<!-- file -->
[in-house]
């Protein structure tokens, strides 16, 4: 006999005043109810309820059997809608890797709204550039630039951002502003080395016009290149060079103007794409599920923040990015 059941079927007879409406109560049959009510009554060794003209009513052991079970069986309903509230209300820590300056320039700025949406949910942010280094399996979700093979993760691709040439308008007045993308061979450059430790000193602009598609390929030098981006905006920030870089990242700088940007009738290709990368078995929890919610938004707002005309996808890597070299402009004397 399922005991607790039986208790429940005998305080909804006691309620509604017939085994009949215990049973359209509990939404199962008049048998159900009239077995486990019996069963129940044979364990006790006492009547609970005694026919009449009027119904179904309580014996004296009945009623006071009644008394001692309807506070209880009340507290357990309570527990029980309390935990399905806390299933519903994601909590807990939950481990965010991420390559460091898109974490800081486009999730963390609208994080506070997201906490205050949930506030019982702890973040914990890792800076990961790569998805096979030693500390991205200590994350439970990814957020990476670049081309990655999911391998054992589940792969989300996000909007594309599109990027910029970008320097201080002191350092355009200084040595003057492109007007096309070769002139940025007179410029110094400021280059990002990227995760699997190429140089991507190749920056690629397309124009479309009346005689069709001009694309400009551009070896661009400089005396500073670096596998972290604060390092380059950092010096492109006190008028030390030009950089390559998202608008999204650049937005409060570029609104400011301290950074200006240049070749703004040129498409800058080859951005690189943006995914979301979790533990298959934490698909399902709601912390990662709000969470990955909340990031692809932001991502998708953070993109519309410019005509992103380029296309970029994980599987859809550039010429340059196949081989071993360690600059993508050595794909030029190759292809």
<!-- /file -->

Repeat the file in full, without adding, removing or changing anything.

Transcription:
[in-house]
């Protein structure tokens, strides 16, 4: 006999005043109810309820059997809608890797709204550039630039951002502003080395016009290149060079103007794409599920923040990015 059941079927007879409406109560049959009510009554060794003209009513052991079970069986309903509230209300820590300056320039700025949406949910942010280094399996979700093979993760691709040439308008007045993308061979450059430790000193602009598609390929030098981006905006920030870089990242700088940007009738290709990368078995929890919610938004707002005309996808890597070299402009004397 399922005991607790039986208790429940005998305080909804006691309620509604017939085994009949215990049973359209509990939404199962008049048998159900009239077995486990019996069963129940044979364990006790006492009547609970005694026919009449009027119904179904309580014996004296009945009623006071009644008394001692309807506070209880009340507290357990309570527990029980309390935990399905806390299933519903994601909590807990939950481990965010991420390559460091898109974490800081486009999730963390609208994080506070997201906490205050949930506030019982702890973040914990890792800076990961790569998805096979030693500390991205200590994350439970990814957020990476670049081309990655999911391998054992589940792969989300996000909007594309599109990027910029970008320097201080002191350092355009200084040595003057492109007007096309070769002139940025007179410029110094400021280059990002990227995760699997190429140089991507190749920056690629397309124009479309009346005689069709001009694309400009551009070896661009400089005396500073670096596998972290604060390092380059950092010096492109006190008028030390030009950089390559998202608008999204650049937005409060570029609104400011301290950074200006240049070749703004040129498409800058080859951005690189943006995914979301979790533990298959934490698909399902709601912390990662709000969470990955909340990031692809932001991502998708953070993109519309410019005509992103380029296309970029994980599987859809550039010429340059196949081989071993360690600059993508050595794909030029190759292809």